BA, MA, PhD

Instructor, Political Science
School of Social Sciences
Political Science

604.986.1911 ext. 3698
Fir Building, room FR419
davidmatijasevich@capilanou.ca

Education

PhD, Carleton University, 2015.

MA, York University, 2008.

BA, McMaster University, 2007.

Bio

David Matijasevich (PhD, Carleton University, 2015) is a political scientist whose research interests lie at the crossroads of political theory and comparative politics. He is particularly interested in the challenges that extra-parliamentary political actors face when attempting to renew political arrangements along more democratic lines.

In doing so, questions central to democratic theory, contentious politics and state-civil society relations have all been explored in his work. Although Matijasevich is interested in instances of popular mobilization across the globe, he is most fascinated by these developments in East and Southeast Asia, where such forms of politics often face significant limitations from both the state and society itself.

As an instructor or seminar leader, the one goal that I always aim to achieve is to have the students leave the classroom feeling that they have learned something that has real bearing on their lives, their communities, and the wider world around them.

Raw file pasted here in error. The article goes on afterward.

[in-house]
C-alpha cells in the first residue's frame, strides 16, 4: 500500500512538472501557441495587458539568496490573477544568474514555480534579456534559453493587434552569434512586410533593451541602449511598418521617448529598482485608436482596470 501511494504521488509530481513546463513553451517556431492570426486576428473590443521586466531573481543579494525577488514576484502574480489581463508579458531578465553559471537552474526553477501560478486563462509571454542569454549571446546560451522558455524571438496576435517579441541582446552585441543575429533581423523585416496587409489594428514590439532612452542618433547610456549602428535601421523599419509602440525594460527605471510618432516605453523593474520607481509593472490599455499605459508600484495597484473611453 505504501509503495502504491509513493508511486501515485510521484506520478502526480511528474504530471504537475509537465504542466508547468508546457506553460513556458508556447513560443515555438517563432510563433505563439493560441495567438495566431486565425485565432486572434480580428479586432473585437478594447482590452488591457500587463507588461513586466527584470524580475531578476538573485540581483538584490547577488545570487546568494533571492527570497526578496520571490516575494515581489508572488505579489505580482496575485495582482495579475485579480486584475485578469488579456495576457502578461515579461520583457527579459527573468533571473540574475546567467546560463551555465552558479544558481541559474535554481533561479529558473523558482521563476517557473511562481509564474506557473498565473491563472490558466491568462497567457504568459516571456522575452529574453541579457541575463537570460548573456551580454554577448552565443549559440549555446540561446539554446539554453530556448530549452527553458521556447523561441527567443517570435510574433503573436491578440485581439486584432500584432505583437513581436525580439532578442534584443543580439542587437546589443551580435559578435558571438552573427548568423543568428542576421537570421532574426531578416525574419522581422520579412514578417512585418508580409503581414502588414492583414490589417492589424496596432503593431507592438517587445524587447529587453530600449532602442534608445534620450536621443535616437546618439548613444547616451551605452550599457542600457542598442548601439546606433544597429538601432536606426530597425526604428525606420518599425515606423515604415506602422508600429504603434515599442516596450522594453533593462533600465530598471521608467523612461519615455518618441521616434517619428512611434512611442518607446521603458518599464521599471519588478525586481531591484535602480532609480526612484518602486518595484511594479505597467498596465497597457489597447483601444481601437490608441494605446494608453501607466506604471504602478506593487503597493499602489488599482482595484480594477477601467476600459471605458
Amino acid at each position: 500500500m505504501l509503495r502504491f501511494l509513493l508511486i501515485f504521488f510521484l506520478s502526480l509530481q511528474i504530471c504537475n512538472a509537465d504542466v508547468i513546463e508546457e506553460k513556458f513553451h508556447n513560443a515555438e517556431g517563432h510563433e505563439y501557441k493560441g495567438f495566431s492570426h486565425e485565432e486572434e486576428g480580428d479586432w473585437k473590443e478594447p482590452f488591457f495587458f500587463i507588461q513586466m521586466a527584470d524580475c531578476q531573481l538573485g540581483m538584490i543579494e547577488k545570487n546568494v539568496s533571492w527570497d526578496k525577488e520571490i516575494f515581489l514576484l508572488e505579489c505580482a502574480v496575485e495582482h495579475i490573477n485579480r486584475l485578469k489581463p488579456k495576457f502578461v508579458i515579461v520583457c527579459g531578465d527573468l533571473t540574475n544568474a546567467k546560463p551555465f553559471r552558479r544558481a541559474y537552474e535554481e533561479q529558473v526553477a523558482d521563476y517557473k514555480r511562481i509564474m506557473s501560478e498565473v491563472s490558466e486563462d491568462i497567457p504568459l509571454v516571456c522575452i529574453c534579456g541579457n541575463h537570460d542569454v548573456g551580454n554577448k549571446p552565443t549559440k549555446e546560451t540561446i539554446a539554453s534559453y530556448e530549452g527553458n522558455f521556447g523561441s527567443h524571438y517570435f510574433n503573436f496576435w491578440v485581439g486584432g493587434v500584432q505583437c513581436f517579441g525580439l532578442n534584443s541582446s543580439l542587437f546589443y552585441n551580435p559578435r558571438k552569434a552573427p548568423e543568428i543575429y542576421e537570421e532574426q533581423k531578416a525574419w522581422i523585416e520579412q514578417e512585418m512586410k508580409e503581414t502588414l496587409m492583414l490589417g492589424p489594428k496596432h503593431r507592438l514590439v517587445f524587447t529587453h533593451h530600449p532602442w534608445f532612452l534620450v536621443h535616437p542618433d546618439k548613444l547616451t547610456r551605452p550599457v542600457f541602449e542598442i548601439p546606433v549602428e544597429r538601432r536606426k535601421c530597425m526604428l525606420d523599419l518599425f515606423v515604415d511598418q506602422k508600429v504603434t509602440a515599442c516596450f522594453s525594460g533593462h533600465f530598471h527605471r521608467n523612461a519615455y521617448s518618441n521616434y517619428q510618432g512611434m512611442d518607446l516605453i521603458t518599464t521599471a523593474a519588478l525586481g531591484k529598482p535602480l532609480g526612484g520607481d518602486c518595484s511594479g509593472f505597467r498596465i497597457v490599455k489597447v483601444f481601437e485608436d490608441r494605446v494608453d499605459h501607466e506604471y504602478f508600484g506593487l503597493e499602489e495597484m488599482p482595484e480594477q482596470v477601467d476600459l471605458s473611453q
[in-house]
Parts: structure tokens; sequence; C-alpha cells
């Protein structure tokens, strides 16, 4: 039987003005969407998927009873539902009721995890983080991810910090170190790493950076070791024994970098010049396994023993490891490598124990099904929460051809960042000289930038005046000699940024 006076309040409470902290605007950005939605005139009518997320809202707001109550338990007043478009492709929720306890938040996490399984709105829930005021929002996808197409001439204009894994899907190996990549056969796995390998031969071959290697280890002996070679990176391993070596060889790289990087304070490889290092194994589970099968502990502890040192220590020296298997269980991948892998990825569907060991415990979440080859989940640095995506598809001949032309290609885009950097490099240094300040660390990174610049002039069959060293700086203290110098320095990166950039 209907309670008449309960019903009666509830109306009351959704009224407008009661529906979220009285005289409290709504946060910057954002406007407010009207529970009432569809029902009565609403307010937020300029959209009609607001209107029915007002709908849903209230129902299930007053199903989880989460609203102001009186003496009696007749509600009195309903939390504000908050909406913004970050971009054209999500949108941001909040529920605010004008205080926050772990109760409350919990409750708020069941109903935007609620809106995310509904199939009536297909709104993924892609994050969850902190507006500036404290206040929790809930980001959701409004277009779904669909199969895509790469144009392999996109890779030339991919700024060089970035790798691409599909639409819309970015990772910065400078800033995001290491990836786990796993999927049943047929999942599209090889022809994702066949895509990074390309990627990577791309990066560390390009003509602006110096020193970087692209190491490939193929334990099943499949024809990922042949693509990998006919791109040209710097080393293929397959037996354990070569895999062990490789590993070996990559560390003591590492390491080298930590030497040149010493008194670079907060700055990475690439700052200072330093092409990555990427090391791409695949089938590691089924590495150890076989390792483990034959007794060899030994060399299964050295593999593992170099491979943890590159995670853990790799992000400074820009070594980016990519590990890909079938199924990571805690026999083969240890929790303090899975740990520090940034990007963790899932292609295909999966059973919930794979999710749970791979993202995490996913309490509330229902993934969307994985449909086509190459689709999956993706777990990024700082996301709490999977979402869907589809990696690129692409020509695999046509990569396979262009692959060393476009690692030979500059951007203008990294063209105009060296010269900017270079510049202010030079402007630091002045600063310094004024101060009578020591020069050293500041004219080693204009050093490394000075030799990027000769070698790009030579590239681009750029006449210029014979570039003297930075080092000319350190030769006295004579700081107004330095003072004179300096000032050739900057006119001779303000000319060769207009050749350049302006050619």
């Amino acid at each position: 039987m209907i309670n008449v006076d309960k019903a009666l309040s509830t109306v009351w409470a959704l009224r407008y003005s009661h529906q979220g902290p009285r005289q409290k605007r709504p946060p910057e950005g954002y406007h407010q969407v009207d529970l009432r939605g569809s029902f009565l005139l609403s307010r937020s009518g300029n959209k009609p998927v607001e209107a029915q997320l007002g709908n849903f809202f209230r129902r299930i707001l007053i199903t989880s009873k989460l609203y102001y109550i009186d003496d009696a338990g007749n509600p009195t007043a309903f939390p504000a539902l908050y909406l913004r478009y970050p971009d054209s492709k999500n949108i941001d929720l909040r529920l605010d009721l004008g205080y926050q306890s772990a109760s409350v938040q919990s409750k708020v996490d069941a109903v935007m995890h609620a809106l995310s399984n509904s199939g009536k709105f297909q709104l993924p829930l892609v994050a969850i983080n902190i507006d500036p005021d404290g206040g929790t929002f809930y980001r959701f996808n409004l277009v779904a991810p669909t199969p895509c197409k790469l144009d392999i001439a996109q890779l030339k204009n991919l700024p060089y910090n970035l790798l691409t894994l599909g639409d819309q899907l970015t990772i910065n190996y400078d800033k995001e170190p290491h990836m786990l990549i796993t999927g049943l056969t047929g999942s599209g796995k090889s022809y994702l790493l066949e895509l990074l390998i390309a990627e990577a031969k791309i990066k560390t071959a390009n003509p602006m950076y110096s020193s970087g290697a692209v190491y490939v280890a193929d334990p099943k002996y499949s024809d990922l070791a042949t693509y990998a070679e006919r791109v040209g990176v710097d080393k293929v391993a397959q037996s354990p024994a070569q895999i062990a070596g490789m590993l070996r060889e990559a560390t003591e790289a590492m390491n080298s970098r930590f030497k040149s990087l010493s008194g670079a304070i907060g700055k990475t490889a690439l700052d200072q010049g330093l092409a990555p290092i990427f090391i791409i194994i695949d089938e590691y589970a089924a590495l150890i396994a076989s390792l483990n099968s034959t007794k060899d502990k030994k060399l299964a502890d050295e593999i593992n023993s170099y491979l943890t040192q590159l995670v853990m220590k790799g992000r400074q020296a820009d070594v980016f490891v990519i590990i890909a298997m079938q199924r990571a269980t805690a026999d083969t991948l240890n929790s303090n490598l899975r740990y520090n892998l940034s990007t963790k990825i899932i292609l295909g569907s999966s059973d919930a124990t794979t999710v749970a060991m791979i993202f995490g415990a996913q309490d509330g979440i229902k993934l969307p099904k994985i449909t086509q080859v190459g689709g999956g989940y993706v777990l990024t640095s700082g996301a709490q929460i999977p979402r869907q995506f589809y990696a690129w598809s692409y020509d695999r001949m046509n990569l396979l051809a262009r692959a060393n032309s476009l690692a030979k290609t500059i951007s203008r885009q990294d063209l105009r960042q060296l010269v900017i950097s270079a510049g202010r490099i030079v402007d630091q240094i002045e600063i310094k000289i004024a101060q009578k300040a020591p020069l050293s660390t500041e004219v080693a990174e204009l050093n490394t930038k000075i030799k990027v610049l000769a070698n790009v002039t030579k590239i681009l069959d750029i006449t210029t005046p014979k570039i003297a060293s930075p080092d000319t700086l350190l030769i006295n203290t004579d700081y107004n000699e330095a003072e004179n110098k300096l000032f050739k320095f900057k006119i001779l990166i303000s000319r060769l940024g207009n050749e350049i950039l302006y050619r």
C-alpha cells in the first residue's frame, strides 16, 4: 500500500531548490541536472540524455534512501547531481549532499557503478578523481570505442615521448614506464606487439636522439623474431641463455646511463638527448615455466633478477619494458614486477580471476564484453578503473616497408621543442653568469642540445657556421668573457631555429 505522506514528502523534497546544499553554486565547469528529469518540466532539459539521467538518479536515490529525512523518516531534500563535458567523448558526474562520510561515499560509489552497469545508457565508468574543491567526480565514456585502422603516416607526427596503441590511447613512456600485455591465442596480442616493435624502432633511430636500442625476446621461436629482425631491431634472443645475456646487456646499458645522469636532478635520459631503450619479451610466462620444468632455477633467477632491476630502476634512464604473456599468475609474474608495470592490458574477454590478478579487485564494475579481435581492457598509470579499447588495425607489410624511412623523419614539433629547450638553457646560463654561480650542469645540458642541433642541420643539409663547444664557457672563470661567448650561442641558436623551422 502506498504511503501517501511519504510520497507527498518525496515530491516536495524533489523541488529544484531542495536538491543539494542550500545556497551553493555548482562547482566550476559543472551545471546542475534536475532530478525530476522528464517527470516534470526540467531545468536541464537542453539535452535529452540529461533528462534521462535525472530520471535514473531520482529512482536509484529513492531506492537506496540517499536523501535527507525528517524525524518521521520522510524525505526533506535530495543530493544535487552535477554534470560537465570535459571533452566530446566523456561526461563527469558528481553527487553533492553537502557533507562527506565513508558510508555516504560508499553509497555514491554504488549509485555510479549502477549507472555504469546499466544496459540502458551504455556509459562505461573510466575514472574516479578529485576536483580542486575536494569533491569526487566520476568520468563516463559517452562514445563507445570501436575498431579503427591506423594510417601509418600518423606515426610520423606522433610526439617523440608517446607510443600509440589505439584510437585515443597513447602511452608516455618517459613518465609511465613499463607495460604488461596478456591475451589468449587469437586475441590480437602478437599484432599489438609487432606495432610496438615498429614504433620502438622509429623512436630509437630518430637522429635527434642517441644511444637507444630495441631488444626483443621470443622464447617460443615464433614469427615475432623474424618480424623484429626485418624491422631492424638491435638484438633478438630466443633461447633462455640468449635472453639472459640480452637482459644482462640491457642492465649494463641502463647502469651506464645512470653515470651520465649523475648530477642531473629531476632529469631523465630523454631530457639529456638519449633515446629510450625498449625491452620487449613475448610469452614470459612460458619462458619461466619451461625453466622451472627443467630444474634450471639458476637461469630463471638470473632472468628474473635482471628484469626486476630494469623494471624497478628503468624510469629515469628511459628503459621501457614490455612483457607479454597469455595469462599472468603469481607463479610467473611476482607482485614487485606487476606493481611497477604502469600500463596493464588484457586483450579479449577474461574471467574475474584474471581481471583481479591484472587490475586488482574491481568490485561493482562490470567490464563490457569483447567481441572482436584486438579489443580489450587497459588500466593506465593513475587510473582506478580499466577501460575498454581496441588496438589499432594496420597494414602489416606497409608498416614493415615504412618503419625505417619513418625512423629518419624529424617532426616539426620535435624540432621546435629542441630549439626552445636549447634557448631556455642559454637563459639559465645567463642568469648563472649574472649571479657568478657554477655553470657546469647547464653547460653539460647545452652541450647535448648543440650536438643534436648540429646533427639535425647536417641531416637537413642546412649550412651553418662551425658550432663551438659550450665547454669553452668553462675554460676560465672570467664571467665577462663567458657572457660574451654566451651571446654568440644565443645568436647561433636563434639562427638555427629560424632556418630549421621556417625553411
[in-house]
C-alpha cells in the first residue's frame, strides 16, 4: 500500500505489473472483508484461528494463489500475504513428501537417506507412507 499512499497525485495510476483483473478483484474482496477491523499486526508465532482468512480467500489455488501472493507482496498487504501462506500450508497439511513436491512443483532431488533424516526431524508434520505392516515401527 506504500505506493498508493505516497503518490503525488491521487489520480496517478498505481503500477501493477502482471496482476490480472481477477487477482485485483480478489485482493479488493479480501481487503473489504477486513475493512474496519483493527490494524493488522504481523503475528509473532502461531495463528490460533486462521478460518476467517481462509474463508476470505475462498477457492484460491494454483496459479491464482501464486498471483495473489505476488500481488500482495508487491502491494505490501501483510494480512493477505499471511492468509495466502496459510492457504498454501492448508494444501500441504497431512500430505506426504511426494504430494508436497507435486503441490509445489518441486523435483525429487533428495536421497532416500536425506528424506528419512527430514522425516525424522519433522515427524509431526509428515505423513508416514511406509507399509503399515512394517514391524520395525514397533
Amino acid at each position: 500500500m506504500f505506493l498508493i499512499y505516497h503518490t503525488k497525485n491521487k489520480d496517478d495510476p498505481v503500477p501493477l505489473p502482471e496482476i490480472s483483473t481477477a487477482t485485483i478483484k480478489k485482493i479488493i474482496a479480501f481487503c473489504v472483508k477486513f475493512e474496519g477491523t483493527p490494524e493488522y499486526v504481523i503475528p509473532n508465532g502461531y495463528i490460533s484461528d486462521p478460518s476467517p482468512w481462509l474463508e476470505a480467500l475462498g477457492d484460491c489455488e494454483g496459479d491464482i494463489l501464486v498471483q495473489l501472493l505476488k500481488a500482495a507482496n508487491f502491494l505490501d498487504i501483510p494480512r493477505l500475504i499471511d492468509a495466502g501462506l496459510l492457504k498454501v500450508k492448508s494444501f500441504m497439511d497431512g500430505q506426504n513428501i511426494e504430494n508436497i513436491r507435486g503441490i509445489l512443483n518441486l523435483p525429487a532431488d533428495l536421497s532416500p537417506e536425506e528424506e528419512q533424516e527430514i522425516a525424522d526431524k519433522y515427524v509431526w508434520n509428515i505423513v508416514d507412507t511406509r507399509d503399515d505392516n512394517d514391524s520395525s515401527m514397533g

In terms of method, I am a big believer in using diverse teaching methods and blended learning to help students make sense of the new ideas that are being imparted to them through coursework.

Matijasevich, David. Radical Democracy and its Limits. Palgrave Macmillan, forthcoming, 2019.

Matijasevich, David. A Return to the Political? Civil Society and Post-Politics in Authoritarian Regimes. Reconceptualising Asian Civil Society in the Age of Post-Politics, edited by Creighton Connolly and Sonia Lam, Routledge, forthcoming, 2019.

Matijasevich, David. Populist Hangover: Lessons from Southeast Asia. Asian Journal of Comparative Politics, Online First, November 2018.

Matijasevich, David. Five Lessons from European Democracy. Review of European and Russian Affairs, vol. 7, no. 1, pp. 1-13, 2012.